Last Dance

Fatal Exception is Radio Free America's best -- and possibly final -- album

"He actually came to me," Seven says about Daggrr. "He was like, 'Look, you've been working on Fatal Exception for so long, the concept's been around for so long, I'm gonna be sick if you don't make it. If you just finish writing the songs, I'll produce it.'"

"I saw my friend struggling and being unhappy," Daggrr says. "I saw he was bummed out, and at the time I decided I wanted to be a producer and work with other people. Up until that point, I'd only done stuff for myself. So I said to myself, 'I'll produce this guy's album as a friend, and make it the best thing I can.'"

That was early summer of 2003, and Fatal Exception was finally completed in late 2004. It's a monstrous, emotional, and clever album full of pummeling dance tracks and a few equably danceable ballads. It's also the most unique and explorative electronic album to be released by a local act in memory.

Digital underground: Eric Seven, left, and Daggrr churn out aggressive synth under the Radio Free America moniker.
Peter Scanlon
Digital underground: Eric Seven, left, and Daggrr churn out aggressive synth under the Radio Free America moniker.

The CD kicks off with the banging "So Sexy," a tongue-in-cheek paean to a goth girl getting ready for a night out on the town. That segues into "Believe," the track Seven and Koerner originally released back in 1998, which is a cynical 180 degrees from Cher's club hit of the same name. Seven attacks religion on "Give In," a slower digital assault on the ears where he proclaims, "Oh, but this is not the way/I will not give in to you/You're as lost as I/In everything you do."

In producing the full-length, Daggrr created layers of digitized riffs, subtle bleeps, and arpeggioed melodies among the complex rhythms and breakbeats that make the album so goddamned danceable. He pares it down where appropriate as well, like on "Falling Into You," a despairing love ode. Later, on "It Could All Be Yours," Seven sums up his modus operandi -- "I'm nothing if not cynical and jaded" -- but laments a lost love that still tears at him. On Fatal Exception, Seven's finally sculpted his digital masterpiece.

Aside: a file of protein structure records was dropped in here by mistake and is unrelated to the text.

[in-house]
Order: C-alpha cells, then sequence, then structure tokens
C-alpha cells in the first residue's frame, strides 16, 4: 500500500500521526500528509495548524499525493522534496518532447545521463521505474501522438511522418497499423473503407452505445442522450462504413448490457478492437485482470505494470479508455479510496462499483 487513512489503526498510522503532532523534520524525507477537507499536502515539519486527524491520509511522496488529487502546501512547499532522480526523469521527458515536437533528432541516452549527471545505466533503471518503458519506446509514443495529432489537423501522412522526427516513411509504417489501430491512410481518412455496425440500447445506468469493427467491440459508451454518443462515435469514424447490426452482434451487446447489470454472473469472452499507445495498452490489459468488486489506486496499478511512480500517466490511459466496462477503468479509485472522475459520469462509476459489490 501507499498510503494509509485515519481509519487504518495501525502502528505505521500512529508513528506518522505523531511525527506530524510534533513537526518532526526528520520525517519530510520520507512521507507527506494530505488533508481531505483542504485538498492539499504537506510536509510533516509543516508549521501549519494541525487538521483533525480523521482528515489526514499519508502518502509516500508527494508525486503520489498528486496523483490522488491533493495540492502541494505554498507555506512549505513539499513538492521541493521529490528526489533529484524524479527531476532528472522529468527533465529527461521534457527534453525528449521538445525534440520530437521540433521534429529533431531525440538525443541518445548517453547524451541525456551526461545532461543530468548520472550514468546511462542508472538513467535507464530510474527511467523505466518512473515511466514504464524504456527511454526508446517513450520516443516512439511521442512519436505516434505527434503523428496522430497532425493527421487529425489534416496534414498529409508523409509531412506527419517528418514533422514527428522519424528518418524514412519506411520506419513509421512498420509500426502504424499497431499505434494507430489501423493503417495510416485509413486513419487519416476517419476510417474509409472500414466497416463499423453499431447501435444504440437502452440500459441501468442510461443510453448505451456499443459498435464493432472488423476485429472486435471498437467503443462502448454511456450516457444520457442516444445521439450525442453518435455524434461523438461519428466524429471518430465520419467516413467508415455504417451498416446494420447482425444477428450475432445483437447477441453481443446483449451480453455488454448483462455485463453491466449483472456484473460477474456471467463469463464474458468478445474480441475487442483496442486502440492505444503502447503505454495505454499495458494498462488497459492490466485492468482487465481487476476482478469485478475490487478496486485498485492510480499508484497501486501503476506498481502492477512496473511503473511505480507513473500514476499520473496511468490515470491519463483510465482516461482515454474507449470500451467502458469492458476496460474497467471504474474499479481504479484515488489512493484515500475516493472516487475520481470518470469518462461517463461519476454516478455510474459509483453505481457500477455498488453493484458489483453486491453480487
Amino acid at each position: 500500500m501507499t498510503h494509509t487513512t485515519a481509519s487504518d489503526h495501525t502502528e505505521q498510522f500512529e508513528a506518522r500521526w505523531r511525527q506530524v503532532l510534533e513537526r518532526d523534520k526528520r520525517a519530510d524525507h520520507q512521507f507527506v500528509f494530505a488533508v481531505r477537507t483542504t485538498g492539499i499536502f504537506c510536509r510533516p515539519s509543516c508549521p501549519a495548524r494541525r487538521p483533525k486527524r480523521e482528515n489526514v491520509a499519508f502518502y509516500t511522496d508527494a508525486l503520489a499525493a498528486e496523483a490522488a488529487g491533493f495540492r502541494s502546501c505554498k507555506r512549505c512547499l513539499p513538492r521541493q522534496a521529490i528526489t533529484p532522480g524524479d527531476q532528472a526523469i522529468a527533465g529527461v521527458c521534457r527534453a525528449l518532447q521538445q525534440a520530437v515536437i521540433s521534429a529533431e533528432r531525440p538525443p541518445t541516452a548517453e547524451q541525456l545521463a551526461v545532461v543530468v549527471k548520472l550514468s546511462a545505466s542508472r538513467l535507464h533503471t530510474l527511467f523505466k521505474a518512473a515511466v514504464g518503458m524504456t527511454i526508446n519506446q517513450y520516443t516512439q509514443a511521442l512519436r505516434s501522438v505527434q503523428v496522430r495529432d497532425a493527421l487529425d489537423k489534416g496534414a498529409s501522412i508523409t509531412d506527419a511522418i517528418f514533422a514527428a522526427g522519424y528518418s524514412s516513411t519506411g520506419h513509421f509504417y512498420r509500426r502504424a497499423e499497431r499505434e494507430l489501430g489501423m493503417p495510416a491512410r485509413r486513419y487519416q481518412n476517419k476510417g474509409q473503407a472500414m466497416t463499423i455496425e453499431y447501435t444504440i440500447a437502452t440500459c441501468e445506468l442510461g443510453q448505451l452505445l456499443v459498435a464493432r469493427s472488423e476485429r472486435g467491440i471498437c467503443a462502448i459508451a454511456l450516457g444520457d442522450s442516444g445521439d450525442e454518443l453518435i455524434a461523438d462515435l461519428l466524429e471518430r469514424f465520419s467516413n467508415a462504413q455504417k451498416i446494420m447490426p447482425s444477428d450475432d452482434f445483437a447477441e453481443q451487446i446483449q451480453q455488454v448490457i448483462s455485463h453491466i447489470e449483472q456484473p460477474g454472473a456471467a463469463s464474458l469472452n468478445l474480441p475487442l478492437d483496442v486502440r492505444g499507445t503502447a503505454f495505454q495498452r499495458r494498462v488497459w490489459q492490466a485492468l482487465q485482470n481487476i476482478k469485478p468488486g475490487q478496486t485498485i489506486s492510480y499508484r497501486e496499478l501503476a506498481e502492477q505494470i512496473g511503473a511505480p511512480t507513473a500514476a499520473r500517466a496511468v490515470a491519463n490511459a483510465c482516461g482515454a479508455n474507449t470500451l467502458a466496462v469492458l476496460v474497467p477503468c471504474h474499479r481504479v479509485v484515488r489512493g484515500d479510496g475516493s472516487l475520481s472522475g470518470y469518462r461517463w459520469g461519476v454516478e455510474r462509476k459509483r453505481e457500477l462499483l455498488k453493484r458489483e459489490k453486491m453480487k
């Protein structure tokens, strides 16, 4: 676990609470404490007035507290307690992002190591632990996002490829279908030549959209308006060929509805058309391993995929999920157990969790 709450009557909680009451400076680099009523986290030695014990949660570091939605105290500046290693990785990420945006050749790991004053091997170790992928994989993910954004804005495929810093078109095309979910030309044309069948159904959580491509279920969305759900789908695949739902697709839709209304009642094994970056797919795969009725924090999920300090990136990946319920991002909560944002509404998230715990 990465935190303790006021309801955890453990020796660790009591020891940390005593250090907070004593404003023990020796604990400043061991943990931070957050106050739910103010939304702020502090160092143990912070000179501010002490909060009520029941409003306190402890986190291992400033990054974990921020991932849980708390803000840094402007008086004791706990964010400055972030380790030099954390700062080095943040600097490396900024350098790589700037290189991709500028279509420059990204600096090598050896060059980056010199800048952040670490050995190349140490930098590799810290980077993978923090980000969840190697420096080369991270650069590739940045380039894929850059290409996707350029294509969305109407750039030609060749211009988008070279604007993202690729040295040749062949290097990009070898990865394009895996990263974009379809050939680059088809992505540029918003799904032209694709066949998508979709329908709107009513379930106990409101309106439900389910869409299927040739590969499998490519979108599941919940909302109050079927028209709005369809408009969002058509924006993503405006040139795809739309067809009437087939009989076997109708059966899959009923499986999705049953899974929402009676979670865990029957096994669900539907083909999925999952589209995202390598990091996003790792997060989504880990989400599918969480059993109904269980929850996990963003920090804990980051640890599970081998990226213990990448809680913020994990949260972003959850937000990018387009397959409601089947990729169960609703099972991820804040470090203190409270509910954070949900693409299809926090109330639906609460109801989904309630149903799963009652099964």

But he swears that if it doesn't blow up beyond the confines of the Valley, he's done wasting his time with music. Given the amount of heart and soul he poured into Fatal Exception, it's hard to believe, but his logic makes sense. "I'm in a unique position where I make a good enough living, I buy property, I'm into money. This is a hobby. I don't need a record deal, but I'd love a record deal to get my shit heard. I want it to be on the radio." To that end, he's focusing on Europe as the ideal market for his music, given Europeans' more enthusiastic response to dance music.

RFA will begin playing shows at the end of this month, with a CD release party at Hollywood Alley in Mesa on Friday, January 28. They'll gig out, and send out promotional copies of Fatal Exception, but outside of that, Seven is exhausted by music at this point. "Right now I'm at the end of a four-year process, and I'm fuckin' drained, man. I don't want to think about music for all of 2005. I want to try and sell this shit. This album is good enough that there's somebody out there -- I haven't met them, I don't know who they are -- but if they heard it, they'd go, 'Wow, I want to pick that up.' For the first time in my life, I feel like I've written an album full of songs and none of them are throwaway. I'm at an apex."

E-mail brendan.kelley@newtimes.com

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